By Dana Loesch
I think the idea of paid paternity leave is silly. It’s sillier to mandate it federally. If a private employer wants to voluntarily provide such a perk to keep good employees happy, fine, that’s their decision. If they want to allow employees to use paid or not vacation time, their decision. I’m not sure why we’re having this discussion within the context of this Pete Buttigieg-MIA-on-the-supply-chain-crisis issue, because as the taxpayer, I’m his employer, and I sure as hell didn’t give him the all-clear to take a two-month break during a supply chain crisis.
Yes, Buttigieg is MIA. To be fair — he was MIA before his twins arrived.
I reject the silly “this perpetuates gender inequities” garbage offered as a weak-sauce excuse for his incompetency. Buttigieg is a guy desperate to stay on the public dole and part of the job, at his level of federal employment, is being available 24-7 because you’re helping to run an entire nation. You voluntarily forfeit little “luxuries” like paid paternity leave and being out of the public eye for two months. Crises like what we’re witnessing at the ports and rail yards cannot wait. Don’t campaign for the job if you can’t do it and be available to the needs of the American people, your employers. We have a weeks-long wait to offload cargo from ships at ports around the country, too few truck drivers, and other labor shortages mostly caused by the genius idea to pay people to stay home instead of working — all right after we emerged from a lockdown where people ordered an ungodly amount of things online because all we had to do was watch Tiger King, eat, and look at stuff online. I understand that Buttigieg is bottle-feeding two infants for two months, but when those bottle-fed infants can’t get their diapers or bare necessities because their Transportation Secretary dad didn’t do his job, maybe then ports and supply chain issues will get dad’s full attention.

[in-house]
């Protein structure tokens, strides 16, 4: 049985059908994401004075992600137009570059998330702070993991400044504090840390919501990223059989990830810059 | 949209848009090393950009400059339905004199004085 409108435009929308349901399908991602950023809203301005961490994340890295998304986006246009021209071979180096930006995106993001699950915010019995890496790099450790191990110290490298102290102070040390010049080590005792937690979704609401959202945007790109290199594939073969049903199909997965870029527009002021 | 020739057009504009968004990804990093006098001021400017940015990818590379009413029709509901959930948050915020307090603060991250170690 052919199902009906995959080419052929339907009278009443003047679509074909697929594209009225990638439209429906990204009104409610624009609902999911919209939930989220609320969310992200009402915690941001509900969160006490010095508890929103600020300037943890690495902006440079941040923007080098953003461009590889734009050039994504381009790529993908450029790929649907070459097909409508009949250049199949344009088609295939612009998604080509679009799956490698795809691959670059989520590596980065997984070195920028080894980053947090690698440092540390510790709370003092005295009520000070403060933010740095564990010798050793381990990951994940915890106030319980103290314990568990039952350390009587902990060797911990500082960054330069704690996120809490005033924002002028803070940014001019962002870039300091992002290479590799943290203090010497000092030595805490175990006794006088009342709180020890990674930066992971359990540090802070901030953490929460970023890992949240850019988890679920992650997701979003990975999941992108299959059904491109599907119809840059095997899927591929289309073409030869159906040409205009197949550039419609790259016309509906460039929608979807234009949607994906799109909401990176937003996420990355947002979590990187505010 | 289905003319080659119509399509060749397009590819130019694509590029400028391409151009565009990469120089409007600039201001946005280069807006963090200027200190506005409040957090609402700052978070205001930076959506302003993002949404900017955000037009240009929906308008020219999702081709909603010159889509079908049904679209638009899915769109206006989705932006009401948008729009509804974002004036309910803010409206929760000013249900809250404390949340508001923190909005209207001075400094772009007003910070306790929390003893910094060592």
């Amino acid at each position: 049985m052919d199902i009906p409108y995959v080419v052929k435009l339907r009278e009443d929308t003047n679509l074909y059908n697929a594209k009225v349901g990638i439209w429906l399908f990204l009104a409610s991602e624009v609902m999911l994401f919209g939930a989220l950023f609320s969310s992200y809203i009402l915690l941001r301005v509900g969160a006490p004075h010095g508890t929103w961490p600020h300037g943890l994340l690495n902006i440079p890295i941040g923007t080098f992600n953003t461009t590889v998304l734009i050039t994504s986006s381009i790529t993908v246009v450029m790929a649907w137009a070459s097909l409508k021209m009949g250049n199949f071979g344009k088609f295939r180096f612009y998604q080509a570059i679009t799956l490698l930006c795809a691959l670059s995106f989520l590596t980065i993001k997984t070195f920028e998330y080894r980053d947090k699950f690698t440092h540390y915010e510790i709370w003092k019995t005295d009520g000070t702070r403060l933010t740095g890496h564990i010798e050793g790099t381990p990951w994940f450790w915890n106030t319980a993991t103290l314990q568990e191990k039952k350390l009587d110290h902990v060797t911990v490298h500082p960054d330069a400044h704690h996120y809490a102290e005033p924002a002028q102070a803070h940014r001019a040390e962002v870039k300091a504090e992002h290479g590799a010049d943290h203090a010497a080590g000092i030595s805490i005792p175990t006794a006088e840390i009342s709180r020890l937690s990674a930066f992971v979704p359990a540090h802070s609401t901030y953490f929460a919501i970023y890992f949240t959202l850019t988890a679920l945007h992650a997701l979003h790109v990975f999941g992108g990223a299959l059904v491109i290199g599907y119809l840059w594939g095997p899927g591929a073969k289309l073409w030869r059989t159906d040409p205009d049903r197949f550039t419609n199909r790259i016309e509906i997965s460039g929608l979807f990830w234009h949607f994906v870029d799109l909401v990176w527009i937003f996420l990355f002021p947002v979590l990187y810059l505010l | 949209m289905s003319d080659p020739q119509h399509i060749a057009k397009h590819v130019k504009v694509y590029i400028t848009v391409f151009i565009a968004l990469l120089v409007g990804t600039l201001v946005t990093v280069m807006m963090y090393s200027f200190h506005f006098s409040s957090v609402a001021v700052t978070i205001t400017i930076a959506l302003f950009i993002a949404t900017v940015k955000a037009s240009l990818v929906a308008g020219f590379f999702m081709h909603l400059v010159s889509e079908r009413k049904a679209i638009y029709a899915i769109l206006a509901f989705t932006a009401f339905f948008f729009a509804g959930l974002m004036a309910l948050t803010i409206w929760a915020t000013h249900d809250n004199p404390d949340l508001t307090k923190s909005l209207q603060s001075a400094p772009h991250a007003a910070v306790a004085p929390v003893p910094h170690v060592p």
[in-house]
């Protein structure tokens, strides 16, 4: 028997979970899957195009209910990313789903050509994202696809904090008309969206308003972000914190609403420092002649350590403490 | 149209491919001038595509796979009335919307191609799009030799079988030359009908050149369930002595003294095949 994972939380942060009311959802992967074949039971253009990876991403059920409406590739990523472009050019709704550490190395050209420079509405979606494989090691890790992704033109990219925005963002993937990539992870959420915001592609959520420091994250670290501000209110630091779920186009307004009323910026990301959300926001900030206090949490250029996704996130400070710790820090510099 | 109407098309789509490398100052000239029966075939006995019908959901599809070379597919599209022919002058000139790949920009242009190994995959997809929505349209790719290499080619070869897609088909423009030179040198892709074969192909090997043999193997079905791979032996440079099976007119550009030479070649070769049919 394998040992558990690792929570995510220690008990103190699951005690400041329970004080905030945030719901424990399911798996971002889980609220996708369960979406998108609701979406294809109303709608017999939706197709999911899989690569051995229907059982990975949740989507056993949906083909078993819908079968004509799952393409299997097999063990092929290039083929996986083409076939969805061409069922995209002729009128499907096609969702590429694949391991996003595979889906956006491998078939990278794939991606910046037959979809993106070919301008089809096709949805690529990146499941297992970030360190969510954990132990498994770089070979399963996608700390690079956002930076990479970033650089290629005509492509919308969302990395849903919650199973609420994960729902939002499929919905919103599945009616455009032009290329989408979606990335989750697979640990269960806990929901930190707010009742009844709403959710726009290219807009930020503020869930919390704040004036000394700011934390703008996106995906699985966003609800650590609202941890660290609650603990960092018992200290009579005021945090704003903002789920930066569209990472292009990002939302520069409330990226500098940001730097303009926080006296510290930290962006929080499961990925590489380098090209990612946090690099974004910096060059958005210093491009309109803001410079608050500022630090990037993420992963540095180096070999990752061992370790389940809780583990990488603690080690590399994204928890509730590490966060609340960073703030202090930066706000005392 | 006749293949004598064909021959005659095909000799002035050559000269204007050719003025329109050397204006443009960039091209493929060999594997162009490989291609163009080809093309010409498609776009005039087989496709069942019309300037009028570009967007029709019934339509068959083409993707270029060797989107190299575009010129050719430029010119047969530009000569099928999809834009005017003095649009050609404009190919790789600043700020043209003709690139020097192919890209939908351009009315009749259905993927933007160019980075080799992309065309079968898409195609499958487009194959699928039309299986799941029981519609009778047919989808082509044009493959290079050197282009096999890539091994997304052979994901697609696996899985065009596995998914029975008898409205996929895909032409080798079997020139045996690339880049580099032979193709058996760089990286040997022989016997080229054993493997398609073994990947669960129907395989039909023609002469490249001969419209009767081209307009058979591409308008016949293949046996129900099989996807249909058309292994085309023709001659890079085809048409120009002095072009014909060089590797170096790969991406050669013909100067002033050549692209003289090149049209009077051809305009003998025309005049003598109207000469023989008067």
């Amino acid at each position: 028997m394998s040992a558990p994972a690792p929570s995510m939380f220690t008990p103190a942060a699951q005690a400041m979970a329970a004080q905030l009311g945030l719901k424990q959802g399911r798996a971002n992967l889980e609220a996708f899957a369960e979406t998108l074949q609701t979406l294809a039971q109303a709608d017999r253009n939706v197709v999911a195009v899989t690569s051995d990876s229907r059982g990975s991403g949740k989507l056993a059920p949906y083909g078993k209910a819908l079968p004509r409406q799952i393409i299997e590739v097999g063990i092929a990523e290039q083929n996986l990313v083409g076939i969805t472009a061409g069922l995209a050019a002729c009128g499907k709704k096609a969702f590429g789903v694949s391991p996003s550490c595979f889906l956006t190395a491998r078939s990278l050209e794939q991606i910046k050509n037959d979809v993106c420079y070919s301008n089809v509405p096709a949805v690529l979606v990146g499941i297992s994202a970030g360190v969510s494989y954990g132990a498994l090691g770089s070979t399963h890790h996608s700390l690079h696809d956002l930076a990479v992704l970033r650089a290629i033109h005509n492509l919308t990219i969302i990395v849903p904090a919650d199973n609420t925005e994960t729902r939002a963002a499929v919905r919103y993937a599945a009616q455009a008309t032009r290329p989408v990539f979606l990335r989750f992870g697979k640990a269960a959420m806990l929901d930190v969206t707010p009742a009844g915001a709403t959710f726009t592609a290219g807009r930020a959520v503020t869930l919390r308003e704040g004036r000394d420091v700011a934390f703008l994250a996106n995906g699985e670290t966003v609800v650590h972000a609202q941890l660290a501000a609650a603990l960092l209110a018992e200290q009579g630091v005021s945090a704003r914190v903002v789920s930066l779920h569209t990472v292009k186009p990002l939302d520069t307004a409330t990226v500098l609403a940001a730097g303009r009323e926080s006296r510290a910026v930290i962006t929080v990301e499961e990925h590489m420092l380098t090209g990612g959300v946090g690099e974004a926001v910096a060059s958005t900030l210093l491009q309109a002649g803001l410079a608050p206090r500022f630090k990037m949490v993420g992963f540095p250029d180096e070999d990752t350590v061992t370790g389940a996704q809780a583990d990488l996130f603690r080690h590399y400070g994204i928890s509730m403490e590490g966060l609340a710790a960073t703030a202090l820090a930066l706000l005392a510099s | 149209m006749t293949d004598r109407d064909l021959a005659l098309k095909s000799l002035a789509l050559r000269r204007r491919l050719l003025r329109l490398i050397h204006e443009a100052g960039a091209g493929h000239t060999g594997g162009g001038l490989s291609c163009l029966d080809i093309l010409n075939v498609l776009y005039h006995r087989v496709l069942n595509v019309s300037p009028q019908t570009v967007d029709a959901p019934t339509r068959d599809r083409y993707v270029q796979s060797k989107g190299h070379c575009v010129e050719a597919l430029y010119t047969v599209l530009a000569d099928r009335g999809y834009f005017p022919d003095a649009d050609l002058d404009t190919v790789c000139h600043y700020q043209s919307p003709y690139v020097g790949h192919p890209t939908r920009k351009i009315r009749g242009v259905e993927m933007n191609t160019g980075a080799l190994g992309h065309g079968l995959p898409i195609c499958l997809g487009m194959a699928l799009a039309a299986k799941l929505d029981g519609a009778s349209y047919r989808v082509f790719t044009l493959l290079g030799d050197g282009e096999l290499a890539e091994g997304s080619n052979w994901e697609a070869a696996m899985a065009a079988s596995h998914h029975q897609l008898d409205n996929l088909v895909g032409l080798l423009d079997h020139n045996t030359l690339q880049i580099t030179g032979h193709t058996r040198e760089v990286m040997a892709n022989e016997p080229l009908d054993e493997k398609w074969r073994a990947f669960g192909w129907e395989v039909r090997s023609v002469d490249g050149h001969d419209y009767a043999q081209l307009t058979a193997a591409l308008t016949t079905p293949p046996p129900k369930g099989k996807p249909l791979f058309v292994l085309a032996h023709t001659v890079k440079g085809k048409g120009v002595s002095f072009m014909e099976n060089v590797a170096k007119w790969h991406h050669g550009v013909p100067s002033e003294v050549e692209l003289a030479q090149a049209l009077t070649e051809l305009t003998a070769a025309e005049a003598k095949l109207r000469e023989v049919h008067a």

I also reject the silly argument Buttigieg made to Jake Tapper that paid parental leave is a conservative or Republican position. It’s not.
I’ve seen a number of conservatives and Republicans try to make this issue lately, that demanding the federal government tell employers what to do, a progressive position, is magically made into a conservative or Republican position when children and/or families are thrown into the mix. It’s not.
You can support families while simultaneously acknowledging that government intervention into the practices of private businesses is not a limited government position. It works like this: See, I like families — I like my family in particular — and I love when we can spend time together, but I also dislike and oppose the federal government involving itself in the routine practices and employment issues of private businesses, especially when it involves issues regarding time off for family.
If Democrats are serious about paid family leave and family togetherness, they could start making amends by stealing less from families’s incomes via the sanctioned act of taxation so families have more financial means to care for their growing families. They could stop policies leading to the invisible tax of inflation that makes a family’s dollar stretch less farther now than it did a year ago.
Fun fact: When I had my first child, my husband worked at a St. Louis publication ran by well-known progressives where the management class was comprised entirely of left-leaning women. My husband wasn’t even allowed to take a day of his own vacation to stay with me after bringing me home from the hospital (I’d had an episiotomy and a rough delivery so I was very limited in movement for a time). He was only allowed enough time to collect me from the hospital and drop me off at our home with our newborn before he had to return to work. His employer wasn’t paying him to have babies, they were paying him to perform a job. I don’t dispute nor object to this. I share this story only to highlight the left’s entirely fake concern on this issue.